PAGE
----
What is happening with the Cubs?


by - Correspondent -
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Jason Vinlove - USA Today Sports

CHICAGO -- After going 2-7 in their last nine games, the Cubs are now 18-19 on the season and have platooned to fourth place (3.5 GB) in the NL Central as a result of getting swept by the Yankees at home, and then going 2-4 on their most recent road trip. The defending champs’ record has now dipped under .500 for the third time this season (0-1, 6-7, 18-19). Last season, that never happened once. The Cubs have been inconsistent in almost every part of the game so far in the season, and we are almost a fourth of the way through the season.

The first and foremost problem is the starting pitching. Despite having the ninth best ERA in the league, the Cubs are losing games they should win. The bullpen has been less than average. Jake Arrieta is the only Cubs starter with a winning record (4-3). However, he has an ERA of 5.44, the highest of his career since 2012, when he went 3-9 with Baltimore and had a 6.20 ERA. It seems as if the starting pitching is starting to improve as Lester, Hendricks, and Lackey have all had solid starts as of late, along with the newcomer Eddie Butler throwing six scoreless innings against St. Louis in his season debut. Quality starts doesn’t matter if the Cubs continue to lose games

Last year, the Cubs’ “worst” starting pitcher was Jason Hammel, who went 15-10 with a 3.83 ERA. Those are exceptional numbers for a number five pitcher in the rotation. This year so far, the pitching just has not been there, but there is plenty of time to turn that around. The few bright spots on the bump this year have been Carl Edwards Jr., Mike Montgomery, and Wade Davis, who is still yet to give up his first run as a Cub. The rest of the bullpen has been excruciating to watch. Also, Miguel Montero has an ERA of 0.00, so look out for him to play more if the bullpen needs a break.

The Cubs offense has not shown up, either. Ranked 25th in the league in batting average (.236), they are not where they were last year. In the 2016 regular season, they were ninth in BA. Cubs slugger Kris Bryant has been one of the few bright spots in the batting order, jumping out to a .299 average after a slow start to the season. However, he fell ill with a stomach bug and missed the entire St. Louis Series, and the Cubs’ offense felt the absence, only punching out six total runs in three games against their rival. Bryant also leads Chicago in HR’s, OBP, and hits so he needs to get back in the lineup as soon as possible.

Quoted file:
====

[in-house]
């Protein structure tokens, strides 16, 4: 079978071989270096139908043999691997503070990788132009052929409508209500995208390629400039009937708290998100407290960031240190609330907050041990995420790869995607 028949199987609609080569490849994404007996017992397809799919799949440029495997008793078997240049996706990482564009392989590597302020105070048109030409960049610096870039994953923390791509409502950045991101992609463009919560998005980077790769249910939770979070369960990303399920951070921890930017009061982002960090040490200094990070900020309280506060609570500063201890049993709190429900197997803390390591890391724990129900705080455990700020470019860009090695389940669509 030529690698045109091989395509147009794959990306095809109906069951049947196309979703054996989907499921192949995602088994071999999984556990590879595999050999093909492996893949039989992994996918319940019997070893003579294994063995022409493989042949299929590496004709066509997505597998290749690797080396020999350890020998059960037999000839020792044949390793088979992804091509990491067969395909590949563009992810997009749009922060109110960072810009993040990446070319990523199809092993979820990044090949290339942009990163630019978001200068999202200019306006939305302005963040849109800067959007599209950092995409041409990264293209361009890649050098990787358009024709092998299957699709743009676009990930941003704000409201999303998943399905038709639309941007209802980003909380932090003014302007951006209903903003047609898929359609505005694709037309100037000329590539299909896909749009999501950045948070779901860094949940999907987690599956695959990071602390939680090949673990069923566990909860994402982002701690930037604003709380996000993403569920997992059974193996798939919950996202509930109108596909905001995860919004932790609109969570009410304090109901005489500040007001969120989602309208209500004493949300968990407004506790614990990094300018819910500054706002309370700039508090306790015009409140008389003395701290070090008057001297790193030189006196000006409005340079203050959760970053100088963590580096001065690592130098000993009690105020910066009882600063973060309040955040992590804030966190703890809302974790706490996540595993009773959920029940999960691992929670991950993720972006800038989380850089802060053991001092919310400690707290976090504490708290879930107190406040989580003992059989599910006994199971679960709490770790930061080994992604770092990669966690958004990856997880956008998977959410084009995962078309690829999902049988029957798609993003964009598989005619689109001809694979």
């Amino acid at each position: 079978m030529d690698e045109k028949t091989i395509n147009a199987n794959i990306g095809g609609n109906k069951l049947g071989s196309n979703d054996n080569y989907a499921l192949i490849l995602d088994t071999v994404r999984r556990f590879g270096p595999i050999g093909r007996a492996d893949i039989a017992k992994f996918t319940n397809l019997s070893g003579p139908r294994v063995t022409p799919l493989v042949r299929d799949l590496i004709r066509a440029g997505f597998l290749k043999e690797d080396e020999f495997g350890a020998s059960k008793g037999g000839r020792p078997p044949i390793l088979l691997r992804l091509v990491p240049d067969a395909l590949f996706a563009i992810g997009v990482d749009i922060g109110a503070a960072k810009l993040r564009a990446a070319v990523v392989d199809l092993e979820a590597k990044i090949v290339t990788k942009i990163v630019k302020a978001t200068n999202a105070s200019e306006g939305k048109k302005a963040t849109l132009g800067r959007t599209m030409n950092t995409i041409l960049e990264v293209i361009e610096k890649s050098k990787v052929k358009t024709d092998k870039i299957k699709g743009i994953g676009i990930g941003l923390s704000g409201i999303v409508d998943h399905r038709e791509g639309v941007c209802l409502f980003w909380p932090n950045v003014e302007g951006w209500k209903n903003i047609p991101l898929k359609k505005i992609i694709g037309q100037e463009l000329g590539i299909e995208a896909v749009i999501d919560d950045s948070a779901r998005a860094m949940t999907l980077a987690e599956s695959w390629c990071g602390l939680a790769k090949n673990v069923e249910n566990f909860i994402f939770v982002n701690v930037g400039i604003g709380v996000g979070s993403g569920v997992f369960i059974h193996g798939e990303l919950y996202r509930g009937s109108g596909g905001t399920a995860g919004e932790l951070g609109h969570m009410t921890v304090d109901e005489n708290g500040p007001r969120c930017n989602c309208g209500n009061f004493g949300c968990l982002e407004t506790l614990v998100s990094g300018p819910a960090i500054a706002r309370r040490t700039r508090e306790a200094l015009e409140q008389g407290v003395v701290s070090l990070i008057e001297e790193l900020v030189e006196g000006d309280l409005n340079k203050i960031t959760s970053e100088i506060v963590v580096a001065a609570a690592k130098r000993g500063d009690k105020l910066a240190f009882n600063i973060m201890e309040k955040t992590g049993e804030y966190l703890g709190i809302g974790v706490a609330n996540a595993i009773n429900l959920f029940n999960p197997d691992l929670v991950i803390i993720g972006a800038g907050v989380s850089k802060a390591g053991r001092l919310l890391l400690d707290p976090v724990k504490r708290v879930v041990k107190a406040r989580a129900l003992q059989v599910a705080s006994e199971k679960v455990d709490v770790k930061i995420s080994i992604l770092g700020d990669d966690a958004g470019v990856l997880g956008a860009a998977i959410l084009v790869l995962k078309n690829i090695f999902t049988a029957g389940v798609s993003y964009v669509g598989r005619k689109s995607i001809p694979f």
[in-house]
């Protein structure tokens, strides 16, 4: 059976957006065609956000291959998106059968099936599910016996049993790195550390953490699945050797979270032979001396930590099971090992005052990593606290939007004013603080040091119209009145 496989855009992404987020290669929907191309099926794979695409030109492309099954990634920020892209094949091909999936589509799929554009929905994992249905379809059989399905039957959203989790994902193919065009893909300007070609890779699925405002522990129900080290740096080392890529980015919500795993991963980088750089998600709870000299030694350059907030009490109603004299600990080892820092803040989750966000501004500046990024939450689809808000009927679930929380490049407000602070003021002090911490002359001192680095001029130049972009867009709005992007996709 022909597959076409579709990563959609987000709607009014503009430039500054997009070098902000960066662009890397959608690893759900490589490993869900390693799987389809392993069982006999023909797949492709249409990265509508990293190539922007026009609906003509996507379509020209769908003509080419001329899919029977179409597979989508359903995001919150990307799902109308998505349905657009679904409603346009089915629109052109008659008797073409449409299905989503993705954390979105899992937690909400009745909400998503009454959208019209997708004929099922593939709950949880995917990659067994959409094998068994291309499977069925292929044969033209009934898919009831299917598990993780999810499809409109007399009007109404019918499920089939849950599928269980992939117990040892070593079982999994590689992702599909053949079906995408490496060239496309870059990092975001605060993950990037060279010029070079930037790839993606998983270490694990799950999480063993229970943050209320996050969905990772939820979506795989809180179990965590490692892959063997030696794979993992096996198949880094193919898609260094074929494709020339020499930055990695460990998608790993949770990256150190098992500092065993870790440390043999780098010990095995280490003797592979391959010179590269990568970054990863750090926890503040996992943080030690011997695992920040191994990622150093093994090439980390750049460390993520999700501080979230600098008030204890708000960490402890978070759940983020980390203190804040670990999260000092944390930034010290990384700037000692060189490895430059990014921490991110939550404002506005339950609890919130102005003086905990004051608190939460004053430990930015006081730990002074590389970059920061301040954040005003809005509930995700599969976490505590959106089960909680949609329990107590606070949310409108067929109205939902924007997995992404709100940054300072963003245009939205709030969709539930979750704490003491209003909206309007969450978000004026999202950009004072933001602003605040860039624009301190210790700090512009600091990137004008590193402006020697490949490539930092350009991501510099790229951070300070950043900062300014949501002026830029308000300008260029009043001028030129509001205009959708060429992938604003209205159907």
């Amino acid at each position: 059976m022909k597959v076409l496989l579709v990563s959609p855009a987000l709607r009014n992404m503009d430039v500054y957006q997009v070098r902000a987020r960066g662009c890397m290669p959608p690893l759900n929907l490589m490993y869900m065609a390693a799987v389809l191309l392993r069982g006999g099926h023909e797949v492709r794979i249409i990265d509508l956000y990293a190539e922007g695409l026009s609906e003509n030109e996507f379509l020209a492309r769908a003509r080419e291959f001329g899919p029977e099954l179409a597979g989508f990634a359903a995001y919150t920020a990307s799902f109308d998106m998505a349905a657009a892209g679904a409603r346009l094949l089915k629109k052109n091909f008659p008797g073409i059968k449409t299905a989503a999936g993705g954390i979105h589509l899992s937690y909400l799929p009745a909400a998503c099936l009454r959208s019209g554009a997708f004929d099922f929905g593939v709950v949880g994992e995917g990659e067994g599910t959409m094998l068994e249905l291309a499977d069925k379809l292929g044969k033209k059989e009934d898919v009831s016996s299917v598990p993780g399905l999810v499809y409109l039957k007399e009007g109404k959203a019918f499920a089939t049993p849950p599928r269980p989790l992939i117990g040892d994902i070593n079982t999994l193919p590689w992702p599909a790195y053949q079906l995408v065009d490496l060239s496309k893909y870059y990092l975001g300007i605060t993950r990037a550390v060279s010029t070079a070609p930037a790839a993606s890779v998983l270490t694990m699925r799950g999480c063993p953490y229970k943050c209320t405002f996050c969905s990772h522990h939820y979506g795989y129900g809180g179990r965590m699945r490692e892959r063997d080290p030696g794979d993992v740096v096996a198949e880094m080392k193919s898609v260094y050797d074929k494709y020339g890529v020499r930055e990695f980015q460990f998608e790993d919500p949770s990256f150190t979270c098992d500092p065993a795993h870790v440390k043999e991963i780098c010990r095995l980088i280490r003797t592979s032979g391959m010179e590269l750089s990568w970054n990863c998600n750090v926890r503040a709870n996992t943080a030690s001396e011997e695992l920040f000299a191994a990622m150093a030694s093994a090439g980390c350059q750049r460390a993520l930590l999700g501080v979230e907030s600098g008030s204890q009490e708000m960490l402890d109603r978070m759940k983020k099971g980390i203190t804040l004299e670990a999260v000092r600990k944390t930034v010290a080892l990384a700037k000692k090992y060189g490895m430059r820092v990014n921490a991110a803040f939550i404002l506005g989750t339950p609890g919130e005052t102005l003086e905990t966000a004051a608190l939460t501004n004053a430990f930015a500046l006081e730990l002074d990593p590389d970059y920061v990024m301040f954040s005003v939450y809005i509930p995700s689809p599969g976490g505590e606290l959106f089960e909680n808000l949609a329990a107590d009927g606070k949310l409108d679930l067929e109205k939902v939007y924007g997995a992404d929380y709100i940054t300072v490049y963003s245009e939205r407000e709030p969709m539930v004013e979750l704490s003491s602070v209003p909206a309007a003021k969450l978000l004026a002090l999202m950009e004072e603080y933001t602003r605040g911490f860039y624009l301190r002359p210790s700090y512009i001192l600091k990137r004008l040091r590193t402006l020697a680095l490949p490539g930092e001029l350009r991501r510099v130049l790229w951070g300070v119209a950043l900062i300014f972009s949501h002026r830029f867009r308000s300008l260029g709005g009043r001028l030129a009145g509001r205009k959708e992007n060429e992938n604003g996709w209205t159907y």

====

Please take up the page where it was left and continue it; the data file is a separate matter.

The two biggest power hitters in the Cubs batting order Kyle Schwarber, the leadoff hitter, and Anthony Rizzo, the usual number three spot, have the two worst batting averages of any everyday player in the lineup. (Schwarber .179, Rizzo .213). They have been in massive slumps lately, which is a big reason the Cubs are under .500. Jason Heyward seems to have found his stroke this season, but he is currently on the 10-day DL with a hand injury and may be out longer than he had hoped. He will be eligible to get off the disabled list on Tuesday if the Cubs medical staff thinks he is good to go.

Recently, the starting pitching has been better, but the offense and the bullpen have not been there to back them up and win games. With a 10-game homestand looming, there is a lot of room for optimism for fans. Despite it being very early in the 2017 campaign, the Cubs are built for the entire season. Joe Maddon has thrown out so many different lineups already because to prepare for some of the injuries that he has been currently dealing with. With ridiculous depth and a farm system that keeps spitting out top prospects, they will hit their groove soon. Once the offense and defense start firing all on all cylinders, and a couple of nagging injuries are moot, the wins will start piling up. It’s not how you start it; it’s how you finish it for the Cubs.

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